Jesus and Hanukkah

The Jewish people have been persecuted and wronged since God first called Abraham. From Pharoah demanding that all Hebrew boys be killed and God providentially saving Moses to Esther saving her people and the holiday of Purim being instituted, God has always watched over His people.

Hanukkah has a similar storyline. Like many before him, Antiochus III hated the Jews because he hated their God. He hated their worship, customs, and everything about God’s chosen people. You can read the story in 1 Maccabees, chapters one through four. In summary, many Jews began embracing a Greek way of life, and eventually, the city of Jerusalem and the Temple were destroyed. Judah Maccabee and his men in service to God went to battle and only by a miracle took back the city and rededicated the Temple. Unfortunately, there was only enough oil to last one day, but the day’s worth of oil lasted eight days, enough to make and purify more oil.

So, what does all of this have to do with Jesus? to put it bluntly, if there had been no Hanukkah, there would be no Christmas. Like Moses, Jesus was going to be killed as an infant, but God kept His promised deliverer safe. The enemy has always been trying to destroy the Jews. Even after the time of Jesus, persecution against the Jews and hatred of them continued. Most notably in the person of Hitler.

Hanukkah is a celebration of God’s protection and salvation. Hanukkah is a celebration of light, something Jesus Himself participated in.

John 10:22-30 LSB “At that time the Feast of the Dedication took place at Jerusalem; 23 it was winter, and Jesus was walking in the temple in the Portico of Solomon. 24 The Jews then gathered around Him, and were saying to Him, “How long will You keep us in suspense? If You are the Christ, tell us openly.” 25 Jesus answered them, “I told you, and you do not believe; the works that I do in My Father’s name, these bear witness of Me. 26 “But you do not believe because you are not of My sheep. 27 “My sheep hear My voice, and I know them, and they follow Me; 28 and I give eternal life to them, and they will never perish–ever; and no one will snatch them out of My hand. 29 “My Father, who has given [them] to Me, is greater than all; and no one is able to snatch [them] out of the Father’s hand. 30 “I and the Father are one.”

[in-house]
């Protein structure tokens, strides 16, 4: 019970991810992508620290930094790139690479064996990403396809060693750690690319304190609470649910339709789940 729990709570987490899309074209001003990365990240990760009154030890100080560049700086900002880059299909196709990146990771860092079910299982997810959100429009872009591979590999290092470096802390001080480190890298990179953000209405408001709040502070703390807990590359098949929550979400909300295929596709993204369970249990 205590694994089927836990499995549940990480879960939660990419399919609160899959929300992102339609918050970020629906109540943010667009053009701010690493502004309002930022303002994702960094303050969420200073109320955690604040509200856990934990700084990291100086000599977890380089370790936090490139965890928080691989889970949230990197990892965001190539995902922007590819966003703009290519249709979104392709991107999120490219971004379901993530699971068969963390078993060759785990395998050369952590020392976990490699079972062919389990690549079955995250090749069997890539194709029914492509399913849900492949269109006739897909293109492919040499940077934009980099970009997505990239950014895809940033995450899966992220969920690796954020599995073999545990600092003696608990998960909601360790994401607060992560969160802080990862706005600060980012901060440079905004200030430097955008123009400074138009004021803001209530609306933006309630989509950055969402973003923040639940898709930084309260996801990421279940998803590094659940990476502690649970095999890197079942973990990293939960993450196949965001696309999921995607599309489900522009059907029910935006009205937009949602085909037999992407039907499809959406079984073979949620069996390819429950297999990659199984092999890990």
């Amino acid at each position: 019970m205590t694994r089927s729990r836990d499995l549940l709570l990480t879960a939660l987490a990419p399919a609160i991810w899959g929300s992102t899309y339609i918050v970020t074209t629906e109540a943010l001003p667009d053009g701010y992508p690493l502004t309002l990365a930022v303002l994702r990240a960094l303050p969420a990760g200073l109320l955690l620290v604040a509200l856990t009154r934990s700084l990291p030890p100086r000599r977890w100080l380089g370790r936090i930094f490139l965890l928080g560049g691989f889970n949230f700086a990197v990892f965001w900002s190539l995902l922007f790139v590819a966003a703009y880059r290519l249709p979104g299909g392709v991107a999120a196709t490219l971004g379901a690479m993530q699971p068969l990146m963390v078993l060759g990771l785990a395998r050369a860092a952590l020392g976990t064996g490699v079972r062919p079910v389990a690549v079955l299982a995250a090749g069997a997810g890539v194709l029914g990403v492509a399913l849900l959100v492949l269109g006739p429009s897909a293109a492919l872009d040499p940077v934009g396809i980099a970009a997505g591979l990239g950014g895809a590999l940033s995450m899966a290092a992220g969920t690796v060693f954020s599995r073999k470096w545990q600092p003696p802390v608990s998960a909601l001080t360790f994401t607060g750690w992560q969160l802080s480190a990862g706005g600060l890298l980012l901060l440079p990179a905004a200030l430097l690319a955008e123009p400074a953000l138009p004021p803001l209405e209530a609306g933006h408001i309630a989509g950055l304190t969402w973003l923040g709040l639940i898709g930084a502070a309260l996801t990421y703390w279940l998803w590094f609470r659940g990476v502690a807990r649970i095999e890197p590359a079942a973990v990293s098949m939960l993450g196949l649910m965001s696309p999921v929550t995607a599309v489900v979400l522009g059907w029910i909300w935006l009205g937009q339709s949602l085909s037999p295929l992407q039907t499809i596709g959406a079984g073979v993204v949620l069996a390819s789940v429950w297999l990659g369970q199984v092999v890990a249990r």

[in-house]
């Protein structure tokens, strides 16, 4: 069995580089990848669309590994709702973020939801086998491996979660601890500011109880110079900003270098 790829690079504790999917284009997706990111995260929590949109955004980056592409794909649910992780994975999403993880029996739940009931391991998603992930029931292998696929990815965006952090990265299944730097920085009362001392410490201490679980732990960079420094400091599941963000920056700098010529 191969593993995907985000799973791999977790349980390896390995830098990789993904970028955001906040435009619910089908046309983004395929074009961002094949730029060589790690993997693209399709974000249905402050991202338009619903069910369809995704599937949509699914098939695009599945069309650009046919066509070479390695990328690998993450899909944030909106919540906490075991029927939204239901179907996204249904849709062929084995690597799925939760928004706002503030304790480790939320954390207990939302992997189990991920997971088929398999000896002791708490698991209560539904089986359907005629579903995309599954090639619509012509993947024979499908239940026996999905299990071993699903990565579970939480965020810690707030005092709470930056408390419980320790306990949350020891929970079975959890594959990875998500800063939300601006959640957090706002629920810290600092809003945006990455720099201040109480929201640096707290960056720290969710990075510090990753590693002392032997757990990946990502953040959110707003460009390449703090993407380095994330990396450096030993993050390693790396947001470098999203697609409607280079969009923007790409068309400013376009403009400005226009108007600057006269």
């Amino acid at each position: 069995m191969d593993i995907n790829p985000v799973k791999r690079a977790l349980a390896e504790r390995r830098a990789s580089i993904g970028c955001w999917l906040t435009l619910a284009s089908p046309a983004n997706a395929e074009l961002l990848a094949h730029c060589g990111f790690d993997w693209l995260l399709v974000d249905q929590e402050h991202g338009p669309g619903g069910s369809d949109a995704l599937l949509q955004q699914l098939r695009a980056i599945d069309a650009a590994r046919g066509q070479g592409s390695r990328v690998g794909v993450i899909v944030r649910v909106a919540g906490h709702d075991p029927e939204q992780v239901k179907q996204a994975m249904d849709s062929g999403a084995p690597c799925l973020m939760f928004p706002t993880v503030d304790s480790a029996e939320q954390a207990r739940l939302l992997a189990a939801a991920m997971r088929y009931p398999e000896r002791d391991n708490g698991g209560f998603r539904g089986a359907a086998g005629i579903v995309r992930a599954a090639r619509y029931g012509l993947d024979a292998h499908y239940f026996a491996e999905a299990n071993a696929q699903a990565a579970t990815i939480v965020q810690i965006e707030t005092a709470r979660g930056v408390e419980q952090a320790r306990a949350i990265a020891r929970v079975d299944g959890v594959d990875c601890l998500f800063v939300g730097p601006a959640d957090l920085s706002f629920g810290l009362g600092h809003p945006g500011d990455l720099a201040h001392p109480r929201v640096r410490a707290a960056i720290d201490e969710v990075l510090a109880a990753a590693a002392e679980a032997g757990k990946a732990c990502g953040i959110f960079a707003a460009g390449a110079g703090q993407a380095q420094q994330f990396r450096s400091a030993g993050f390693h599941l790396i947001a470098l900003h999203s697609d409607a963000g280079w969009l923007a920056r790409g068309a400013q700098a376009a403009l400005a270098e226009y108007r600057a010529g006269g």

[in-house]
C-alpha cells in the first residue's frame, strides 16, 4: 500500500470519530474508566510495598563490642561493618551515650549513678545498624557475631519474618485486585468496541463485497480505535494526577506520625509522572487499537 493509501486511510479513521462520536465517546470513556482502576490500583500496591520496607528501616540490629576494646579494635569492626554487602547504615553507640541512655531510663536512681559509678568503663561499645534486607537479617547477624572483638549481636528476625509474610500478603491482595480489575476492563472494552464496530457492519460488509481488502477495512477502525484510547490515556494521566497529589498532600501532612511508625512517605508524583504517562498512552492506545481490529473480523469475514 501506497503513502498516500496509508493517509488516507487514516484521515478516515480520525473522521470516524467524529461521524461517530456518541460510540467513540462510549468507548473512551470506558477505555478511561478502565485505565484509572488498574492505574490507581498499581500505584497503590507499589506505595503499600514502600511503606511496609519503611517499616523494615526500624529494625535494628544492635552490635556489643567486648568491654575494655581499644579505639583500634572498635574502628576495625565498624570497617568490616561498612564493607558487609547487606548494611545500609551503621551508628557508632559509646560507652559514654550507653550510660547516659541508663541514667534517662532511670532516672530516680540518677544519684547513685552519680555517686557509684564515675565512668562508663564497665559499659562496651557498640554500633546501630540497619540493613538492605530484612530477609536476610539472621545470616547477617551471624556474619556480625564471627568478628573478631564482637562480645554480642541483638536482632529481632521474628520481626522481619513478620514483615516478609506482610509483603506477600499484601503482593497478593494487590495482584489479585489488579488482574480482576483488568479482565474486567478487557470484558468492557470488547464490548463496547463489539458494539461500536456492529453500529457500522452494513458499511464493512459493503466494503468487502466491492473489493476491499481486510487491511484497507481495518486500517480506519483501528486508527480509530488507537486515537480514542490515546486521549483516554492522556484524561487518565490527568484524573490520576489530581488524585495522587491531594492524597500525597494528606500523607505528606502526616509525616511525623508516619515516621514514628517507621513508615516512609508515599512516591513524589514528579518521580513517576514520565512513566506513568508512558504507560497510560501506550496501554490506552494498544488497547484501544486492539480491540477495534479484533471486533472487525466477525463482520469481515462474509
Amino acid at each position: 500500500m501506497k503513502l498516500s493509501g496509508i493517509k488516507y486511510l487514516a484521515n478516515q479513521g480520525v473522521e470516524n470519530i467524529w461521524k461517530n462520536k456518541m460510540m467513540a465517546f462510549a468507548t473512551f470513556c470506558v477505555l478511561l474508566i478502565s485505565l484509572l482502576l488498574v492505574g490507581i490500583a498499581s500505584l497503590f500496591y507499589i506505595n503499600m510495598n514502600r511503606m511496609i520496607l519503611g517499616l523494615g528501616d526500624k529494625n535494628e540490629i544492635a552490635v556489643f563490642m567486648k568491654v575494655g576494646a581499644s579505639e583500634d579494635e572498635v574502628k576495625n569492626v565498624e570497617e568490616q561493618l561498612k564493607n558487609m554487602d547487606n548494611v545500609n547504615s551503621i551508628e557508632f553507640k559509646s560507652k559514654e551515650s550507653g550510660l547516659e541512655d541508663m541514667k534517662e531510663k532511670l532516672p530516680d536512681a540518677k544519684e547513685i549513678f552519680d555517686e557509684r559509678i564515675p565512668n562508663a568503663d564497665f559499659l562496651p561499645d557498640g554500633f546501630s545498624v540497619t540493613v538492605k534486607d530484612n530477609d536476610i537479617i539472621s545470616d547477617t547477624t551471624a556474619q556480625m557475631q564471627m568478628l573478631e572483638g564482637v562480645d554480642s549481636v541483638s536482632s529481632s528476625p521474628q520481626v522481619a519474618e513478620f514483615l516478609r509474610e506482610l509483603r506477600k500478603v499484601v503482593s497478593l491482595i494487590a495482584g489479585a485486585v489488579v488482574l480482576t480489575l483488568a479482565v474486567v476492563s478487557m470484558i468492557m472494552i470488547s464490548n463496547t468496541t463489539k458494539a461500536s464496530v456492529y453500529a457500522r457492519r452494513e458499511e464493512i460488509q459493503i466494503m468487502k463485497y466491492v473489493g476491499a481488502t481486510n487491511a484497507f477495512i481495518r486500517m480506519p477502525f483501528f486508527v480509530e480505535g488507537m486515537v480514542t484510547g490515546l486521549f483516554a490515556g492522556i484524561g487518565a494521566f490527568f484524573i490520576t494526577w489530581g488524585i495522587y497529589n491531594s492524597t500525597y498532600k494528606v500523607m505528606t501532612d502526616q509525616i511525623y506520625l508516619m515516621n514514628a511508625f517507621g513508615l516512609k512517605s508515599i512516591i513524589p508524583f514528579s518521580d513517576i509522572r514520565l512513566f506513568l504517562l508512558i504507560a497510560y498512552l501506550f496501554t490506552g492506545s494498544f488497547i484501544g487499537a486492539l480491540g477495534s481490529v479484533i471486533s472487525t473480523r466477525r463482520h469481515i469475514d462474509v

The Feast of Dedication is also known as Hanukkah. Jesus took the opportunity in the celebration to point to Himself as Israel’s ultimate deliverer. In the larger context of chapter ten, Jesus spoke of Himself as the shepherd and the door of the sheepfold. He revealed that He had sheep outside this fold, meaning Jews and Gentiles would be shepherded under Him.

As Christians, we can celebrate both Hanukkah and Christmas. Hanukkah because it celebrates God’s faithfulness to Israel and His promise to send a Savior. We celebrate Christmas because that Savior entered the world.

Isaiah 9:6 LSB “For a child will be born to us, a son will be given to us; And the government will rest on His shoulders; And His name will be called Wonderful Counselor, Mighty God, Eternal Father, Prince of Peace.”

May these eight days of Hanukkah and the celebration of Christmas be filled with the light of our Savior, Jesus the Messiah.

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